Local health advocates and community leaders gathered at Simmons College last Saturday to address the problem of racial disparities in clinical research, discuss ways to close the gap and educate the public about how more accurate ethnic representation can lead to better health outcomes for all.
The Annual Workshops to Advance Clinical Research Education (AWARE) are held by the Center for Information & Study on Clinical Research Participation. Held in metropolitan areas, the educational programs are free, open to the public and intended to shed some light on the clinical research process.
According to the center, surveys show that many people believe the process is important, but most — including those in minority communities — don’t know much about it.
Drawing on his own inspiring life as an example of how one young person can make a difference, legendary civil rights leader Hollis Watkins, 66, spoke to a group of Boston teachers at Old South Meeting House last Saturday about how to engage today’s youth in pressing social issues.
When he was 19 years old, Watkins became the first student in Mississippi to become a voting rights activist for the Student Nonviolent Coordinating Committee (SNCC). He spent most of the 1960s being arrested and jailed for organizing African Americans in the South to vote.
“We must emphasize to our youth today that the civil rights movement was run by the youth,” Watkins said. “When I joined SNCC, I was among the older members at the age of 19. It is up to the young people today to keep the momentum going.”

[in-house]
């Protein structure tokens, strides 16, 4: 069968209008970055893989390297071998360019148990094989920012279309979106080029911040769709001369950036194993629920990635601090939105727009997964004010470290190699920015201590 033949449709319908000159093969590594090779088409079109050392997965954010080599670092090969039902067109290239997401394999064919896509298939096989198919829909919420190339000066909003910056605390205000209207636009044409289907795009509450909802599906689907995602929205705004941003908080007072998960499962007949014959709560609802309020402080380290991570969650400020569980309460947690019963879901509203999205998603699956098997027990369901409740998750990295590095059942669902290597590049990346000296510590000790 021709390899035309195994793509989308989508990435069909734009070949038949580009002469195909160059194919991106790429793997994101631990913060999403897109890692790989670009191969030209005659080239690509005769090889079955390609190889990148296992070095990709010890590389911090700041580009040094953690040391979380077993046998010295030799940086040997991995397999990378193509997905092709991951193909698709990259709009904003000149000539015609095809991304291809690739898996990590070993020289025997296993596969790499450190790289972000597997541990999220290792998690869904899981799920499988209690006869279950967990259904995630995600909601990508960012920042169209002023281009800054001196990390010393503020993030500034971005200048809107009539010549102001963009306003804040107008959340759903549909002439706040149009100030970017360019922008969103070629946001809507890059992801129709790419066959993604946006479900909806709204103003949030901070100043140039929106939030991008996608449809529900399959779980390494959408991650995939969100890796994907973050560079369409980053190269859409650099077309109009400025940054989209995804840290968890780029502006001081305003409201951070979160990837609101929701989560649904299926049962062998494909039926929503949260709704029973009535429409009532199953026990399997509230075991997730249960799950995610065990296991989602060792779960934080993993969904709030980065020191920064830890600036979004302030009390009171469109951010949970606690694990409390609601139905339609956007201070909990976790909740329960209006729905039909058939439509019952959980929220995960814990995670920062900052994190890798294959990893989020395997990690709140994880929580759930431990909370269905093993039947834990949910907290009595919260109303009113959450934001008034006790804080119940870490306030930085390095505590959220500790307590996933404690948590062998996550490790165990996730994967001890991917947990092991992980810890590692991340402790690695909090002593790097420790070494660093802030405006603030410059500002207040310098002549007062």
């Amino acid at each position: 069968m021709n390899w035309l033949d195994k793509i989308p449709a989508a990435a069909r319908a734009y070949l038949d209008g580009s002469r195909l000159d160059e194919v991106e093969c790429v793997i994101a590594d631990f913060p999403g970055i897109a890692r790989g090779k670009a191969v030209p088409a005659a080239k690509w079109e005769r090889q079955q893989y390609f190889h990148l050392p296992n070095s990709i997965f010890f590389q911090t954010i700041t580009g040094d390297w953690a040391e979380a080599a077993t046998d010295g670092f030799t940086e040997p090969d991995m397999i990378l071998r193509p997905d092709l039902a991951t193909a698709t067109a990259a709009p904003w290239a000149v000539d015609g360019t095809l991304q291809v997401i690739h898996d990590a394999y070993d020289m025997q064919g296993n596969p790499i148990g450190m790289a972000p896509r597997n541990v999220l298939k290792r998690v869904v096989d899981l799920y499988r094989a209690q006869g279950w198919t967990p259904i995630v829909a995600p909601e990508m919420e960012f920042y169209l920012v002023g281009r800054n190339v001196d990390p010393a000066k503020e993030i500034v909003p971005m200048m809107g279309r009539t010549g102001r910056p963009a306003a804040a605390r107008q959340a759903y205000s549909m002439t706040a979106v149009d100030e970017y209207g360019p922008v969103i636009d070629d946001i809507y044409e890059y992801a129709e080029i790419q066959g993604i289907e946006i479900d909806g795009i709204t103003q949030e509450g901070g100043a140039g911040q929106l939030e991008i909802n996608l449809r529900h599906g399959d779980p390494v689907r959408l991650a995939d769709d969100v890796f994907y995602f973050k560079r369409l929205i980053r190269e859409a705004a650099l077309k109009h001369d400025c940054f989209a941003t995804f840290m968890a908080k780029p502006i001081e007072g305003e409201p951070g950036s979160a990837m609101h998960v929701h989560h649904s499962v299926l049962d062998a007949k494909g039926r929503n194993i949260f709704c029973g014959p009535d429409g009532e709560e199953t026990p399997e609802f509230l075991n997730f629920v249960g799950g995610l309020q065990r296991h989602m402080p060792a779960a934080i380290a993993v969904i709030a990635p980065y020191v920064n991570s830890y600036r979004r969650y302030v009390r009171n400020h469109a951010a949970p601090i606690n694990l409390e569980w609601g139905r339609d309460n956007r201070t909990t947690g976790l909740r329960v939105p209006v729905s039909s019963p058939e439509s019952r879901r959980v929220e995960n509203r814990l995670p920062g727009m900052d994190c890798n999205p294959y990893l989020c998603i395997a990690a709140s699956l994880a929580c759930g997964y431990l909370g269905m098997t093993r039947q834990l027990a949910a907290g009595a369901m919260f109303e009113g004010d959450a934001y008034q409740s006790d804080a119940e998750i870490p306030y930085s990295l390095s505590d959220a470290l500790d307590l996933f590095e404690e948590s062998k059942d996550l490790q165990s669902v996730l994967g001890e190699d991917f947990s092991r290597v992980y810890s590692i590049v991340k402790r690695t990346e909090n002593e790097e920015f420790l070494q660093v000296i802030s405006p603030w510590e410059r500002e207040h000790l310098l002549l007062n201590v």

This year marks the 200th anniversary of the U.S. abolition of the transatlantic slave trade, a bicentennial that has some blacks and whites trying to reconcile their respective places in American society.
Katrina Browne is one of them.
The filmmaker, who is white, thought that because her family was from Rhode Island, there was no way that her ancestors could have been involved in slavery. But when she read a book given to her by her grandmother, Browne learned that her family was not only involved, but were the largest slave trading family in the United States.
Where the United States government sees danger, some American activists see opportunity.
For nearly the last five decades, the relationship between Cuba and America has been contentious. But now that an ailing Fidel Castro has ceded power to his brother Raúl, American activists say they want to change the dynamic between the two countries, largely by denouncing what they believe to be outdated U.S. policies toward the communist-aligned nation.